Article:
27 Mar 2020, 13:44
Benjamin Wehrmann

German wind industry says corona must not overshadow need for action as auction once again falls short

Clean Energy Wire

The current difficulties caused by the coronavirus outbreak must not be allowed to obscure the fact that Germany's wind power industry faces much deeper challenges that long predate the health crisis, industry association BWE has said. It stated that the latest onshore wind power auction in Germany once again had too few bidders, with only 151 megawatts (MW) awarded out of the 300 MW available. The average bid required government support of 6.07 cents per kilowatt hour. Due to the corona crisis, the results were communicated by the network agency BNetzA to the bidders individually, which allows for the suspension of certain deadlines that apply once the results are publicly available. "The corona crisis must not overshadow the political gridlock the industry has been facing for a long time," BWE head Hermann Albers said. He argued that the expansion slump in onshore wind power has preoccupied the industry since 2018 and a comprehensive attempt at a solution was already proposed last October. "The economy ministry's list of tasks is gathering dust. And the list of problems keeps getting longer," Albers said. The BWE head said the removal of bureaucratic hurdles by the BNetzA earlier this week showed that quick responses are possible and can help to stabilise local economies during the crisis: "Our industry doesn't need money to get going again, but merely administrative support."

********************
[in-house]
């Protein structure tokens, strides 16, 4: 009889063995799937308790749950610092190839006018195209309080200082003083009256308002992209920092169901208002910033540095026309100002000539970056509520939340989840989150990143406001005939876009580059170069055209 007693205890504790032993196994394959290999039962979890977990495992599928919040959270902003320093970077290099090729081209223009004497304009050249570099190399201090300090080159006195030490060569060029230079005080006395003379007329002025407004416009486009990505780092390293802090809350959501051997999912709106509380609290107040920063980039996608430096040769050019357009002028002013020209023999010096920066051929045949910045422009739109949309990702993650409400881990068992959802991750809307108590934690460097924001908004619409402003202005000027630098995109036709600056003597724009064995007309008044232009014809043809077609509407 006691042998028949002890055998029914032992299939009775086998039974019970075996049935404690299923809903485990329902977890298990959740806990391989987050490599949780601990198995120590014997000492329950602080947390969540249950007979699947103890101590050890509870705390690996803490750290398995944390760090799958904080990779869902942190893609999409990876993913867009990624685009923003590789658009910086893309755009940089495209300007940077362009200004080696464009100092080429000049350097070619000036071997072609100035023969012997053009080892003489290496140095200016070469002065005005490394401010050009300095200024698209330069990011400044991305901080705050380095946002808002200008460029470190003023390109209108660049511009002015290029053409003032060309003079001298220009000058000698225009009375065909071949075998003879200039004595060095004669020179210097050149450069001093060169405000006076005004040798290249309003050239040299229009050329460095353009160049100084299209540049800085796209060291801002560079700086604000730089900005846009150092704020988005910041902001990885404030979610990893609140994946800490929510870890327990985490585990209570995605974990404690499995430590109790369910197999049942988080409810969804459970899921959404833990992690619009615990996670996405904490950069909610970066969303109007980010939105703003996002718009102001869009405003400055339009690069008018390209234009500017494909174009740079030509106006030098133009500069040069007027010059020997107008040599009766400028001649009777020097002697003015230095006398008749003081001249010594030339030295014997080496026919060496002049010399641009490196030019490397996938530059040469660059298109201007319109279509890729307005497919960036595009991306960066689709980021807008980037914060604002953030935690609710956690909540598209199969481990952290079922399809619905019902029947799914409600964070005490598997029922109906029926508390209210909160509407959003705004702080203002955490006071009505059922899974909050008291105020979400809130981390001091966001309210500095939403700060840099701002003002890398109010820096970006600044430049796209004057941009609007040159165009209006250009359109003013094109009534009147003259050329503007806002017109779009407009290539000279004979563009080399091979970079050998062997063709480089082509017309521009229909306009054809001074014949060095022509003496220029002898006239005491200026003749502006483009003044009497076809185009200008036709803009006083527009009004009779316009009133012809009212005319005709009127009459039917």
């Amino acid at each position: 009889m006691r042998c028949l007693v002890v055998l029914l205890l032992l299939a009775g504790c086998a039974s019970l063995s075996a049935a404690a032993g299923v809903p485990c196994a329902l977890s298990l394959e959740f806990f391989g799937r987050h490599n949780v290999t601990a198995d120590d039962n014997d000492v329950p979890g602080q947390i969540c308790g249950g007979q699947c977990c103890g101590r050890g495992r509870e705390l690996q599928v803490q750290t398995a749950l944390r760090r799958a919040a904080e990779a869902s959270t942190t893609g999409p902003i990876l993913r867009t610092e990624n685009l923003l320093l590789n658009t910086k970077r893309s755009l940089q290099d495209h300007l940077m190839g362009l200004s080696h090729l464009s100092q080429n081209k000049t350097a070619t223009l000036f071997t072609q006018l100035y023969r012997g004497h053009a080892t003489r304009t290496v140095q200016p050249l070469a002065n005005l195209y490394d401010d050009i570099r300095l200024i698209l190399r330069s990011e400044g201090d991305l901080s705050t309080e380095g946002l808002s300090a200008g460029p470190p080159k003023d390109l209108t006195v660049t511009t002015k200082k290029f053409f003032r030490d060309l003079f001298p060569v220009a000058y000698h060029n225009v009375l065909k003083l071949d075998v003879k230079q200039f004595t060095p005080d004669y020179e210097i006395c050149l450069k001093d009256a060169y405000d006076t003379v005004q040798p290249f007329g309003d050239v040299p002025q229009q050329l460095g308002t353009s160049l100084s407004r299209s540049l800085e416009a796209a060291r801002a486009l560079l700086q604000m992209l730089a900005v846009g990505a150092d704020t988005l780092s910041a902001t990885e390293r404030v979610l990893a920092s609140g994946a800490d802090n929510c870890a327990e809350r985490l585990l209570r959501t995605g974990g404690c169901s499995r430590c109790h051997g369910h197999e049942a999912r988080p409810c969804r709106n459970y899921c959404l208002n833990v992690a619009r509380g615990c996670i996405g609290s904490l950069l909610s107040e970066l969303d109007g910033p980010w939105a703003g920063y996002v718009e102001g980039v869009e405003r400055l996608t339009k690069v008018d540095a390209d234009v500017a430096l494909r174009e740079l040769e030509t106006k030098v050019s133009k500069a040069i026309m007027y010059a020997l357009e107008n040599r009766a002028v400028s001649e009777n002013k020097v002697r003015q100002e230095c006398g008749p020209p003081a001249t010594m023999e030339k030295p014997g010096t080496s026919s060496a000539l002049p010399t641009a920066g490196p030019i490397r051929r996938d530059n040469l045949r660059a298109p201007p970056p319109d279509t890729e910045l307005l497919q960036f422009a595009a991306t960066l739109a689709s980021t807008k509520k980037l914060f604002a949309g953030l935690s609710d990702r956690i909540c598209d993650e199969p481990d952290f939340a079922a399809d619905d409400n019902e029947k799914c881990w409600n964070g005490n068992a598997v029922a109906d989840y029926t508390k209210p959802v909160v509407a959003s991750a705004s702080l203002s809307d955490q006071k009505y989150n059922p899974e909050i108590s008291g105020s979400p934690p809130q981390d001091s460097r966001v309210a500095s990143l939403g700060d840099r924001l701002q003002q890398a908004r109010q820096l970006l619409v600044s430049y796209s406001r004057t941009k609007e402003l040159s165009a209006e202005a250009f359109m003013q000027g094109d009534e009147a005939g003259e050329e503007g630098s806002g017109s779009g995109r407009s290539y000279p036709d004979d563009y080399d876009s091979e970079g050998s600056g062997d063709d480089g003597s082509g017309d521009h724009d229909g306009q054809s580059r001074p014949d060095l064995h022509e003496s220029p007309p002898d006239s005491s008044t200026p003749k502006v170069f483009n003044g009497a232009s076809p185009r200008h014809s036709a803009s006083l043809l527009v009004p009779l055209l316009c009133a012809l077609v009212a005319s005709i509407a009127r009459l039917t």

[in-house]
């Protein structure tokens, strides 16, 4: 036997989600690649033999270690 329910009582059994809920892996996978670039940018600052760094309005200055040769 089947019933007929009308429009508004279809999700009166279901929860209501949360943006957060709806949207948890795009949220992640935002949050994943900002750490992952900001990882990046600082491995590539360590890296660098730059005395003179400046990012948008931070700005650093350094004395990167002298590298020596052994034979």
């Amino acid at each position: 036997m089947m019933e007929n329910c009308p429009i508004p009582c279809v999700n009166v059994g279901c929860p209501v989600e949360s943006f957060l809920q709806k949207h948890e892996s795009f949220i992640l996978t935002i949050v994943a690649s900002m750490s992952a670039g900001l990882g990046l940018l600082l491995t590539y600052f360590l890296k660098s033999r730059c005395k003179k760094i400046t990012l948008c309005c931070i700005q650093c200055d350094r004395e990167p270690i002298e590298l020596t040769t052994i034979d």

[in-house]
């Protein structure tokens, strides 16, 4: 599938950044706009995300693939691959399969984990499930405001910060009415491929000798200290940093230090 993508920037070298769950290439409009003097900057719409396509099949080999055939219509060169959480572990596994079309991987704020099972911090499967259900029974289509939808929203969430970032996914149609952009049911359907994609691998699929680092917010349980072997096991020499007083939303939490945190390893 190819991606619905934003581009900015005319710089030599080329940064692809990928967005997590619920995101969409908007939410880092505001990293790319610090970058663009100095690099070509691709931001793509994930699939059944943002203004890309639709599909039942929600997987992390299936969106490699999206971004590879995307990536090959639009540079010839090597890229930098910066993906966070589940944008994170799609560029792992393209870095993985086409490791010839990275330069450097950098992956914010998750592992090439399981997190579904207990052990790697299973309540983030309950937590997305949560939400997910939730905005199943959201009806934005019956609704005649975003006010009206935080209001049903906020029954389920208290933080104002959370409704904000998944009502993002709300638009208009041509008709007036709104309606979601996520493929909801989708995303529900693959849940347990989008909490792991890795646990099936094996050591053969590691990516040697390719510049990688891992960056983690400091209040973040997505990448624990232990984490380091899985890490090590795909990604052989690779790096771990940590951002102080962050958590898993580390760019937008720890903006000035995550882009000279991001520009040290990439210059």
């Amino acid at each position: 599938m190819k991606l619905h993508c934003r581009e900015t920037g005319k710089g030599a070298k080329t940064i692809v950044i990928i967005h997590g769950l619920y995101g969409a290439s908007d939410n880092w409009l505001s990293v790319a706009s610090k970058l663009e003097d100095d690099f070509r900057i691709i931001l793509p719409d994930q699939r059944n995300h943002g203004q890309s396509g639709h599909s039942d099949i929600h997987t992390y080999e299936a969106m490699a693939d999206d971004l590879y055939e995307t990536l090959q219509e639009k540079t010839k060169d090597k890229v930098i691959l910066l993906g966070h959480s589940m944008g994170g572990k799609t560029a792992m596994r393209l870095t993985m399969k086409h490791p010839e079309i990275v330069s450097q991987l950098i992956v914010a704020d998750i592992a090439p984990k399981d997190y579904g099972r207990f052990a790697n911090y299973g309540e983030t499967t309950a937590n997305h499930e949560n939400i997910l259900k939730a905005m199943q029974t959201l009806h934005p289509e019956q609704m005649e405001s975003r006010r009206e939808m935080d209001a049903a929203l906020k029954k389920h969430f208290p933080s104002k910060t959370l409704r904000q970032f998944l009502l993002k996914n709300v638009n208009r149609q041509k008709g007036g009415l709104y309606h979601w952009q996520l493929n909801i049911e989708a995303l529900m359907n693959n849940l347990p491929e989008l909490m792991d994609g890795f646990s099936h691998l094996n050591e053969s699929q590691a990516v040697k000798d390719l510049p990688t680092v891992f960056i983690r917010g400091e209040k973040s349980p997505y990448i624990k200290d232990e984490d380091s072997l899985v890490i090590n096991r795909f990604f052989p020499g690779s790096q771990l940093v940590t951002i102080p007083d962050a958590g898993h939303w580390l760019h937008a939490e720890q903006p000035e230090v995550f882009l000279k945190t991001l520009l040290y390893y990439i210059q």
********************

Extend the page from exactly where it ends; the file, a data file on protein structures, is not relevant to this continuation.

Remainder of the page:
In 2019, the expansion of onshore wind power fell to its lowest level in 20 years, mainly due to projects being held up by licensing troubles and lawsuits from local interest groups. Wind power has become one of Germany's main sources of power generation, but continued expansion is needed to achieve the country's climate targets and advance its energy transition. A summit bringing together Germany's 16 states and the federal government in mid-March was supposed to address the situation, but the coronavirus outbreak reshuffled policymakers' agendas and caused the negotiations to end without any decision.

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